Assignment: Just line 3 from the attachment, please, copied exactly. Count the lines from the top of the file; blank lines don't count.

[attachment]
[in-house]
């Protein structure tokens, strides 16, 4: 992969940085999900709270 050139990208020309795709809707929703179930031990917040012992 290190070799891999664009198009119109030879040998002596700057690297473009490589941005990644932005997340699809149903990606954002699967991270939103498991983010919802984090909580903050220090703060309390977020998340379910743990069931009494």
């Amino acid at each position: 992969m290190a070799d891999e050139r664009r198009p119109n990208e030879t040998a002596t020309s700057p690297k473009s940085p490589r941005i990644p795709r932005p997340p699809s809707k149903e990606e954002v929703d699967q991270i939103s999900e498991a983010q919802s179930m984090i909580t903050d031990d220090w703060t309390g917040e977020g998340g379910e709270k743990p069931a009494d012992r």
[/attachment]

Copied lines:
């Amino acid at each position: 992969m290190a070799d891999e050139r664009r198009p119109n990208e030879t040998a002596t020309s700057p690297k473009s940085p490589r941005i990644p795709r932005p997340p699809s809707k149903e990606e954002v929703d699967q991270i939103s999900e498991a983010q919802s179930m984090i909580t903050d031990d220090w703060t309390g917040e977020g998340g379910e709270k743990p069931a009494d012992r």